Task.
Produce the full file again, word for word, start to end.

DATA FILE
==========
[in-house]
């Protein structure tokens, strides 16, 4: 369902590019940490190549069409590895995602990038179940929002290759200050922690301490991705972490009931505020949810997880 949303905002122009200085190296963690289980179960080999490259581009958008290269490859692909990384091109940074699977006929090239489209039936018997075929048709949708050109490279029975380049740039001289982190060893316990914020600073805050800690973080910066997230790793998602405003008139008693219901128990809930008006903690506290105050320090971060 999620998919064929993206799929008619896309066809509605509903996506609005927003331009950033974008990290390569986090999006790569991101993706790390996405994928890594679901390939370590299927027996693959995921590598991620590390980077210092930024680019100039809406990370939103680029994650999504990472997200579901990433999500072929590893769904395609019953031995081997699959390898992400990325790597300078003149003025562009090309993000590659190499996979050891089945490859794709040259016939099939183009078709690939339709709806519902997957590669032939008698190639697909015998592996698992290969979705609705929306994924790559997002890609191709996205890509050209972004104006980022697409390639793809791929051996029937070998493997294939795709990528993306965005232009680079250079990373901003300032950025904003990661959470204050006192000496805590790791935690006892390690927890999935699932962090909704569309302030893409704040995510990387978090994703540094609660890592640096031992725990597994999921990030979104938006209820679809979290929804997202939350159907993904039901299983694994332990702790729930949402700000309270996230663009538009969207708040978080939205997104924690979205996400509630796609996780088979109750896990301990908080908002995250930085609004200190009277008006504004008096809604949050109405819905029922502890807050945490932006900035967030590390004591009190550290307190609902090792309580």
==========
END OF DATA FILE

[in-house]
């Protein structure tokens, strides 16, 4: 369902590019940490190549069409590895995602990038179940929002290759200050922690301490991705972490009931505020949810997880 949303905002122009200085190296963690289980179960080999490259581009958008290269490859692909990384091109940074699977006929090239489209039936018997075929048709949708050109490279029975380049740039001289982190060893316990914020600073805050800690973080910066997230790793998602405003008139008693219901128990809930008006903690506290105050320090971060 999620998919064929993206799929008619896309066809509605509903996506609005927003331009950033974008990290390569986090999006790569991101993706790390996405994928890594679901390939370590299927027996693959995921590598991620590390980077210092930024680019100039809406990370939103680029994650999504990472997200579901990433999500072929590893769904395609019953031995081997699959390898992400990325790597300078003149003025562009090309993000590659190499996979050891089945490859794709040259016939099939183009078709690939339709709806519902997957590669032939008698190639697909015998592996698992290969979705609705929306994924790559997002890609191709996205890509050209972004104006980022697409390639793809791929051996029937070998493997294939795709990528993306965005232009680079250079990373901003300032950025904003990661959470204050006192000496805590790791935690006892390690927890999935699932962090909704569309302030893409704040995510990387978090994703540094609660890592640096031992725990597994999921990030979104938006209820679809979290929804997202939350159907993904039901299983694994332990702790729930949402700000309270996230663009538009969207708040978080939205997104924690979205996400509630796609996780088979109750896990301990908080908002995250930085609004200190009277008006504004008096809604949050109405819905029922502890807050945490932006900035967030590390004591009190550290307190609902090792309580």